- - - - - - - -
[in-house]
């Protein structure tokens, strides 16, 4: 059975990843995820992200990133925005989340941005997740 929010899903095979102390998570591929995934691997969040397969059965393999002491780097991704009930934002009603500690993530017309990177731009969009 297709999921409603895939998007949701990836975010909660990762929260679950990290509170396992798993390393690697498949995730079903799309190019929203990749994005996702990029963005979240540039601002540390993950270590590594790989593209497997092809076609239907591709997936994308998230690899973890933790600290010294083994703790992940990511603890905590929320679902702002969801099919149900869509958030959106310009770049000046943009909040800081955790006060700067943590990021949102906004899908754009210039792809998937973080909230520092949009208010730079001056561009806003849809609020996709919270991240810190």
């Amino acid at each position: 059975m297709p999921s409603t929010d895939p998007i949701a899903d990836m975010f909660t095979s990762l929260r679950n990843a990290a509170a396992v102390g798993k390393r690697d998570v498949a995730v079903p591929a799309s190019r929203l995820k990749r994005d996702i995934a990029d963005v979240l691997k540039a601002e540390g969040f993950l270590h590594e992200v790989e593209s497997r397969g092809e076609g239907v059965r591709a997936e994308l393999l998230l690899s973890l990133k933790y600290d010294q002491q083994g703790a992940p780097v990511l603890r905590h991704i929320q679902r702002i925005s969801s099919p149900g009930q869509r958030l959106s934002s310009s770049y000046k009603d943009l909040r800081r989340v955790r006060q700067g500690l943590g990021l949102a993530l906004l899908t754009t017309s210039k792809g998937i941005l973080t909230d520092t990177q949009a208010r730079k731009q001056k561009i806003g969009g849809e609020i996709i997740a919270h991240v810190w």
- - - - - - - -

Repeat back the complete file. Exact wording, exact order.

[in-house]
């Protein structure tokens, strides 16, 4: 059975990843995820992200990133925005989340941005997740 929010899903095979102390998570591929995934691997969040397969059965393999002491780097991704009930934002009603500690993530017309990177731009969009 297709999921409603895939998007949701990836975010909660990762929260679950990290509170396992798993390393690697498949995730079903799309190019929203990749994005996702990029963005979240540039601002540390993950270590590594790989593209497997092809076609239907591709997936994308998230690899973890933790600290010294083994703790992940990511603890905590929320679902702002969801099919149900869509958030959106310009770049000046943009909040800081955790006060700067943590990021949102906004899908754009210039792809998937973080909230520092949009208010730079001056561009806003849809609020996709919270991240810190």
């Amino acid at each position: 059975m297709p999921s409603t929010d895939p998007i949701a899903d990836m975010f909660t095979s990762l929260r679950n990843a990290a509170a396992v102390g798993k390393r690697d998570v498949a995730v079903p591929a799309s190019r929203l995820k990749r994005d996702i995934a990029d963005v979240l691997k540039a601002e540390g969040f993950l270590h590594e992200v790989e593209s497997r397969g092809e076609g239907v059965r591709a997936e994308l393999l998230l690899s973890l990133k933790y600290d010294q002491q083994g703790a992940p780097v990511l603890r905590h991704i929320q679902r702002i925005s969801s099919p149900g009930q869509r958030l959106s934002s310009s770049y000046k009603d943009l909040r800081r989340v955790r006060q700067g500690l943590g990021l949102a993530l906004l899908t754009t017309s210039k792809g998937i941005l973080t909230d520092t990177q949009a208010r730079k731009q001056k561009i806003g969009g849809e609020i996709i997740a919270h991240v810190w």